I should say that there has also been some discussion within Instagram about whether photos created outside of the app should be allowed on the 'most popular' list.

This is because the app lets you select photos from iPhone library for upload, any of which can be take with other apps, other cameras or even be saved from elsewhere on the web.

Driving this discussion was a concern that people may be stealing other people's copyright images in order to get themselves onto the 'most popular' list. I'm sure at least one or two of the thousands of Instagram users have tried this. I haven't and neither would I.

However, I have used images taken by myself in other apps and using other cameras. Some of these I have edited in other apps before importing them into Instagram. Others, I have post-edited in Instagram itself before sharing. These, are my own work and a reserve the right to share them.

So there you have it. Turns out I had much more to say on Hipstamatic vs Instagram than I thought I did.

Do you use either of these apps? Which do you prefer? Why?

Does anyone prefer Path?


  1. Spot on, great write up. I love using Instagram :)

  2. One quick point about the followers ... I do follow a lot of people, but I found it was the only way to browse loads of interesting pictures as there is no other way of seeing them (unlike flickr for example)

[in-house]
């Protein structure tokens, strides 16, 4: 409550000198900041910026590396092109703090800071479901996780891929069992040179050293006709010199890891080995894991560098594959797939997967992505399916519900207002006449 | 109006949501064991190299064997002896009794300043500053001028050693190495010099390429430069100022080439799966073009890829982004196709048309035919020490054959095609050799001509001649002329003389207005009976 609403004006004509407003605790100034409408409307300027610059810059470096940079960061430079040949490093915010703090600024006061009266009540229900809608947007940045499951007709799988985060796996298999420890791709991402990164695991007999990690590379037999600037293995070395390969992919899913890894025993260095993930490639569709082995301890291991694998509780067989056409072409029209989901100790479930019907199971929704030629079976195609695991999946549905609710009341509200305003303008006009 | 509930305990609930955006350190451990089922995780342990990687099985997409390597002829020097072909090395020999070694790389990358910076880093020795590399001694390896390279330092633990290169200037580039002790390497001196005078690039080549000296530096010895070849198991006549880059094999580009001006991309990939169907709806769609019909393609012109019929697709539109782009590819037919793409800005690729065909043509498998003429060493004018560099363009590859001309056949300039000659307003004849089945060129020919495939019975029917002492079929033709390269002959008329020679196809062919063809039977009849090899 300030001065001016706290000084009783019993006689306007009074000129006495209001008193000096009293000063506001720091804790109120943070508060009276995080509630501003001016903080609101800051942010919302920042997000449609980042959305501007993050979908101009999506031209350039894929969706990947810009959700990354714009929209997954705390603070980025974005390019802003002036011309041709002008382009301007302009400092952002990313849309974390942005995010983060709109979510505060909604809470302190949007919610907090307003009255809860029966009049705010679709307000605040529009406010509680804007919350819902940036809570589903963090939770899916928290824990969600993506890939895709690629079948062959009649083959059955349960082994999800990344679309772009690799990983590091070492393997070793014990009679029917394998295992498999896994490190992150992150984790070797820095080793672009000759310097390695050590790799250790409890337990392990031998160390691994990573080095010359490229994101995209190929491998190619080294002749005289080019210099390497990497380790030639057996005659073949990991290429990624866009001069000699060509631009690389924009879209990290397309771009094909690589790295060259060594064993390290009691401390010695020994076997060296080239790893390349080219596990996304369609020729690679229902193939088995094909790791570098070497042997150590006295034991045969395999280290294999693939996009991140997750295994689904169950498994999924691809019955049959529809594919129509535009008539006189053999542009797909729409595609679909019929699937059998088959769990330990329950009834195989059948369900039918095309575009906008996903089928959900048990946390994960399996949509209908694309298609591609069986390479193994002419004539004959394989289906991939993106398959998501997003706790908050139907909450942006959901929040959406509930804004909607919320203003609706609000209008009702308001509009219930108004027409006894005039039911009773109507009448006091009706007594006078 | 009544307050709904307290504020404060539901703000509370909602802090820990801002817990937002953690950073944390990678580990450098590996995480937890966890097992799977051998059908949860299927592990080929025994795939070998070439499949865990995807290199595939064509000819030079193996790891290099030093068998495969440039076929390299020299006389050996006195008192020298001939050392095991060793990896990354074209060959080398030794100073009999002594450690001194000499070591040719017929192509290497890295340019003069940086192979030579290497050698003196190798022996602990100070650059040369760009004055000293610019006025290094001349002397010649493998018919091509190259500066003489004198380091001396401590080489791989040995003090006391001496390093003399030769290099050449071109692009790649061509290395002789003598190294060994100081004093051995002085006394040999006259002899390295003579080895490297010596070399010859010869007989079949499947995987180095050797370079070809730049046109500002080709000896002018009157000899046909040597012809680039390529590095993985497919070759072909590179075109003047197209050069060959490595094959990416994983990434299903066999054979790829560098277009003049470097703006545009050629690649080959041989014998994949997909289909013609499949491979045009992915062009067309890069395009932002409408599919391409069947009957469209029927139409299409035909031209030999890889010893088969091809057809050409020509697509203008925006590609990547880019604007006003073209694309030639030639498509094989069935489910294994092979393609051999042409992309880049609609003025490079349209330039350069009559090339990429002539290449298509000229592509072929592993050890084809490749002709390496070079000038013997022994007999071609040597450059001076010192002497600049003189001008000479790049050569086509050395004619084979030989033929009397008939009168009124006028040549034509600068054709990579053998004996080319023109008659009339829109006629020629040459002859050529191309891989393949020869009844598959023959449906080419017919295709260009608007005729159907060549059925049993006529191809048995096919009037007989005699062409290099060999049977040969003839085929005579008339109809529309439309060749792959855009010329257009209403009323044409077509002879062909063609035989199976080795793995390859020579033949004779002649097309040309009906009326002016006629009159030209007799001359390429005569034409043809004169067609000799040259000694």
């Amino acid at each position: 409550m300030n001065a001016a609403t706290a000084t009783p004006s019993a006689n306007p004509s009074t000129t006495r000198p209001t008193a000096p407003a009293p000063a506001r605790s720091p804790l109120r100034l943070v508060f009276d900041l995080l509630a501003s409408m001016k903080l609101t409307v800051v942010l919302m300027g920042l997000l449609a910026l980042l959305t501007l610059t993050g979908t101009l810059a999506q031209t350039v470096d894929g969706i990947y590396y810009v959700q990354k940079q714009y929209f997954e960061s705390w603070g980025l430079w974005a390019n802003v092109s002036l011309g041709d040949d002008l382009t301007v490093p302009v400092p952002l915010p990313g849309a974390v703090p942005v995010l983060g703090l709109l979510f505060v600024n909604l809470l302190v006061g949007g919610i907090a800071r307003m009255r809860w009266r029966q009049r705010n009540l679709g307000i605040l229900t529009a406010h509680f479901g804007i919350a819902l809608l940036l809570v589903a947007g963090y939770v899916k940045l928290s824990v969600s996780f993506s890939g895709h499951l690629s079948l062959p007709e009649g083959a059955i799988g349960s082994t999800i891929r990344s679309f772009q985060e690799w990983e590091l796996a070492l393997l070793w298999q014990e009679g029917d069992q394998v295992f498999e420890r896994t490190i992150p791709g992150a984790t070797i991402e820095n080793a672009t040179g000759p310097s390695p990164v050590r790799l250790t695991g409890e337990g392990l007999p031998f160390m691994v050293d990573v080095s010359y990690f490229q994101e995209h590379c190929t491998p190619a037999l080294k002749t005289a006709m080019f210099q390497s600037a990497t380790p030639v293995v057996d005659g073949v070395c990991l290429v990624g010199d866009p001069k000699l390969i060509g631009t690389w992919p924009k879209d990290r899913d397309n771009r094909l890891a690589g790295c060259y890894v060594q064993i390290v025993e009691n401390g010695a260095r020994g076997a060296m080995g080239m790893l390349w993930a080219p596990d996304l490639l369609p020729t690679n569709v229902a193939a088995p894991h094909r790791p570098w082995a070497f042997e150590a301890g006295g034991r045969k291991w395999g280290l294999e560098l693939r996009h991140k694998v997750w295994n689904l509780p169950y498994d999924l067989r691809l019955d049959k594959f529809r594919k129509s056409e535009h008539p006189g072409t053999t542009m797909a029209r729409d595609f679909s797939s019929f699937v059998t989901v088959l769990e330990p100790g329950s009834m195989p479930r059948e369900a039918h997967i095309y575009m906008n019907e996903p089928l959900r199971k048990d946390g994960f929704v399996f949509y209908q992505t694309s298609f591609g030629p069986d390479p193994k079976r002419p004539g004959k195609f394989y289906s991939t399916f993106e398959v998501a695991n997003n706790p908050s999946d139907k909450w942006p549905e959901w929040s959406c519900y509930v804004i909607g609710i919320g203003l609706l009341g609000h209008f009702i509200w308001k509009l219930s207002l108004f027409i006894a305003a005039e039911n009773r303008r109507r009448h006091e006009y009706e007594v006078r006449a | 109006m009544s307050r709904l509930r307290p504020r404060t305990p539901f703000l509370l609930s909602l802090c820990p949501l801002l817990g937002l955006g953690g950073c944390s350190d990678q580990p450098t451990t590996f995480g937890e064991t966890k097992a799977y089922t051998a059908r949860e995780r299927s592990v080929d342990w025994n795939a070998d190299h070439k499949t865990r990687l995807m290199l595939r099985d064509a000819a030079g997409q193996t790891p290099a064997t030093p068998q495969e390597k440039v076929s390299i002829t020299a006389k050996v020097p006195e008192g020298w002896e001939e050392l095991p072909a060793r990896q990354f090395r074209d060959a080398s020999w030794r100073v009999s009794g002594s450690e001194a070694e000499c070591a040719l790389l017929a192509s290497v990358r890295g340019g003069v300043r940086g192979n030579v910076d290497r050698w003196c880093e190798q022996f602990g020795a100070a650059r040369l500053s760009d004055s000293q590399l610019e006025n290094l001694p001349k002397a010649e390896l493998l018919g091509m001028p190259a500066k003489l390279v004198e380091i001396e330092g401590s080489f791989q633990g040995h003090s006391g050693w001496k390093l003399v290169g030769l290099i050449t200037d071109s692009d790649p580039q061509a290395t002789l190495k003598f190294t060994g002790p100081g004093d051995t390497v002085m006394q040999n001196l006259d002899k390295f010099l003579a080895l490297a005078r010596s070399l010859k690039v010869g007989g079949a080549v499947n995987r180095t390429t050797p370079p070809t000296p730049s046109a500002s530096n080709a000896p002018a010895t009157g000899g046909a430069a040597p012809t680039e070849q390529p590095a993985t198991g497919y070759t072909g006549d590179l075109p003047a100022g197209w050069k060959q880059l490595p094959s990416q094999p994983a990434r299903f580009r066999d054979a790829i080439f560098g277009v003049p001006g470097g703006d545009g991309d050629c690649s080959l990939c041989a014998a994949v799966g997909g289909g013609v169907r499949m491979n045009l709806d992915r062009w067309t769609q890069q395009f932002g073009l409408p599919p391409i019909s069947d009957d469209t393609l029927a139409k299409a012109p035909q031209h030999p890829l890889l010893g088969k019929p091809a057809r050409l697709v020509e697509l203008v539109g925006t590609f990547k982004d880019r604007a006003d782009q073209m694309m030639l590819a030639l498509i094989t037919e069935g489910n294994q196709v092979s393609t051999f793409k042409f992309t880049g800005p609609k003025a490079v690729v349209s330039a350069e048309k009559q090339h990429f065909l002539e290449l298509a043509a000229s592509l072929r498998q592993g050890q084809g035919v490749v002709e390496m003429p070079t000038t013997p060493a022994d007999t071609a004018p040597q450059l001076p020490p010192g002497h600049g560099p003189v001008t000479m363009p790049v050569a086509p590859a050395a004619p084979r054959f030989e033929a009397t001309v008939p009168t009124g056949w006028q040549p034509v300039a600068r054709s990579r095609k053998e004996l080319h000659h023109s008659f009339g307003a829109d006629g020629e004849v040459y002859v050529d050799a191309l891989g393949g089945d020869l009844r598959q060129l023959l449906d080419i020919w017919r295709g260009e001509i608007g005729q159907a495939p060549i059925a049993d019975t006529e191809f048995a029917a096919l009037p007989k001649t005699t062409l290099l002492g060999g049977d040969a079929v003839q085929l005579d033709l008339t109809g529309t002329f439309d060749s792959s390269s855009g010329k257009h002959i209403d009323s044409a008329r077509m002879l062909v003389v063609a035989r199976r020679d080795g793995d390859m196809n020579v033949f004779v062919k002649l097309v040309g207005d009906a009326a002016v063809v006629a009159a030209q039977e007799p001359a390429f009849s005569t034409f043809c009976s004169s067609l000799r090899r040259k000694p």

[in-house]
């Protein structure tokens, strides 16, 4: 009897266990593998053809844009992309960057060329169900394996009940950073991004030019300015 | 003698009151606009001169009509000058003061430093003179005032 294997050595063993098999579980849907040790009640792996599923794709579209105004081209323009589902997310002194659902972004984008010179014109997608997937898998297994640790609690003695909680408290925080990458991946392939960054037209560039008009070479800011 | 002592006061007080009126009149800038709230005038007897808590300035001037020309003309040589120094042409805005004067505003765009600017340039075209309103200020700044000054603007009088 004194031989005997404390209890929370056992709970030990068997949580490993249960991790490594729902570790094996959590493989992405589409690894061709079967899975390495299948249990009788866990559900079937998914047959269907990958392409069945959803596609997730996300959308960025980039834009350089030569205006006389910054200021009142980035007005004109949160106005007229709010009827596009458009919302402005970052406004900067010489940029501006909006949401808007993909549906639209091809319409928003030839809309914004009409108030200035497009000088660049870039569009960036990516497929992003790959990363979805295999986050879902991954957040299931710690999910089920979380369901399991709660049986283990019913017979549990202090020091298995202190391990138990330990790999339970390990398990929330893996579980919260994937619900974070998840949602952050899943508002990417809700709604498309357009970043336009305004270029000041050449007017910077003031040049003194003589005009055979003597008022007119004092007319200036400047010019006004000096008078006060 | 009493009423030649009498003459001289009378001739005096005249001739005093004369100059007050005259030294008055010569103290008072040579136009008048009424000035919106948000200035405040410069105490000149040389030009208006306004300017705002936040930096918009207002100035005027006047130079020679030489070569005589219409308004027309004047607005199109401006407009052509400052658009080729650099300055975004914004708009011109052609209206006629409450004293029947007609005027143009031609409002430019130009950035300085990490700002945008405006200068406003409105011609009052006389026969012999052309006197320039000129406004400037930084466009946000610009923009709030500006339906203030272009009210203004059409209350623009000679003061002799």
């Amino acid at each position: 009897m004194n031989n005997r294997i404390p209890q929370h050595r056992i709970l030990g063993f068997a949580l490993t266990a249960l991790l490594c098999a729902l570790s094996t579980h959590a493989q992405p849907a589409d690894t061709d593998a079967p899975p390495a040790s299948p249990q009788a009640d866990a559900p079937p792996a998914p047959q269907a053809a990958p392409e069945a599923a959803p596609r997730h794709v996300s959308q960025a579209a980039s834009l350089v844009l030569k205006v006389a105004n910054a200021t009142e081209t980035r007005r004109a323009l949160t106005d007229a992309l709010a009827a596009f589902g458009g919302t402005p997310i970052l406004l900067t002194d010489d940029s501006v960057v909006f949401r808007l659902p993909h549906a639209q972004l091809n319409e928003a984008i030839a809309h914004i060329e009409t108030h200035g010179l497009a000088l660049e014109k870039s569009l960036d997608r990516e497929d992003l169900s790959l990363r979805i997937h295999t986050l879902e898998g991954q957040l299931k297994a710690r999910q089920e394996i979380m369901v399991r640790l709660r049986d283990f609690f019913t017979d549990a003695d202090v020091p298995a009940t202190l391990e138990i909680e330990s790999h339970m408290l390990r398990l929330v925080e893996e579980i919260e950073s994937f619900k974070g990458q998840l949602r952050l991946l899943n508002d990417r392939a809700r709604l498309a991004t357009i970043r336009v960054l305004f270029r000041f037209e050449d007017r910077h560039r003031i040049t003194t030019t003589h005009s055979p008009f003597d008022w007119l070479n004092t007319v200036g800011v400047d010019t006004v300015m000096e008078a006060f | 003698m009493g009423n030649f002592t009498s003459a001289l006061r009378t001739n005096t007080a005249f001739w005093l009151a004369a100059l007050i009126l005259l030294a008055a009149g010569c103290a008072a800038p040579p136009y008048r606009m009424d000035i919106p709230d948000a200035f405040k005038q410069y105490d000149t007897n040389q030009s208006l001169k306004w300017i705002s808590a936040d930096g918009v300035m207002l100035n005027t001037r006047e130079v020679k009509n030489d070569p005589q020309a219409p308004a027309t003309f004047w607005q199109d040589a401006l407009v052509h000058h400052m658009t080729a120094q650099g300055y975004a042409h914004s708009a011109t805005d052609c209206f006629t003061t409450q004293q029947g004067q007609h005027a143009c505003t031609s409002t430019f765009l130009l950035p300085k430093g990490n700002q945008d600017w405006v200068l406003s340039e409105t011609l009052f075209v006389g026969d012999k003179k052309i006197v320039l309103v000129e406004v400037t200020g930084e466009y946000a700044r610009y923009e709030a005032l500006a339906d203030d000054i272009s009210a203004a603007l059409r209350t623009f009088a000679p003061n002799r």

I would like to think that I would cut down the numbers when I have found interesting "international" people that I might not of ever noticed :)

    I do however agree that a smallish community of commenter's is very valuable.

  3. Richard - thanks for your comments.

    Yes, I don't mind growing my Instagram network and I too have discovered people beyond my existing social networks... it's just that looking at those people following thousands, I have a feeling they'd never see a photo from the same person twice.

  4. Excellent stuff! You've picked out a couple of idle thoughts I've been having on this very topic lately. Hipstamatic was the most used camera app on my old 3G as it made up for some of the serious limitations of the camera, since getting the 4 I've found I use it much less but use Instagram more. Yes, Hipstamatic is a bit 'Noddy' but it's an app, if you want a serious camera then I'd suggest using one rather than a phone. I have to admit, I do quite like the quirkiness of the interface although I also hear what you say regarding the processing time. It can be a minor annoyance. 

    The other day I realised that Instagram sits in my camera apps folder but really belongs in a social networking folder. I haven't really explored the social side of it yet, having only followed people I've stumbled across on twitter but would like to build it when time allows, it will stay small though, I agree that if too large, without some method to group and filter, meaningful interactions would become impossible.

  5. Lois

    Thanks for commenting. Yes, Instagram sits with my Camera apps as that's where I first stashed it, but it is much more of a social tool.


  6. Who hates Instagram, anyway? It's very useful for people who love taking pictures, but don't have a professional camera. And you are right Tim, this application is more of a social tool..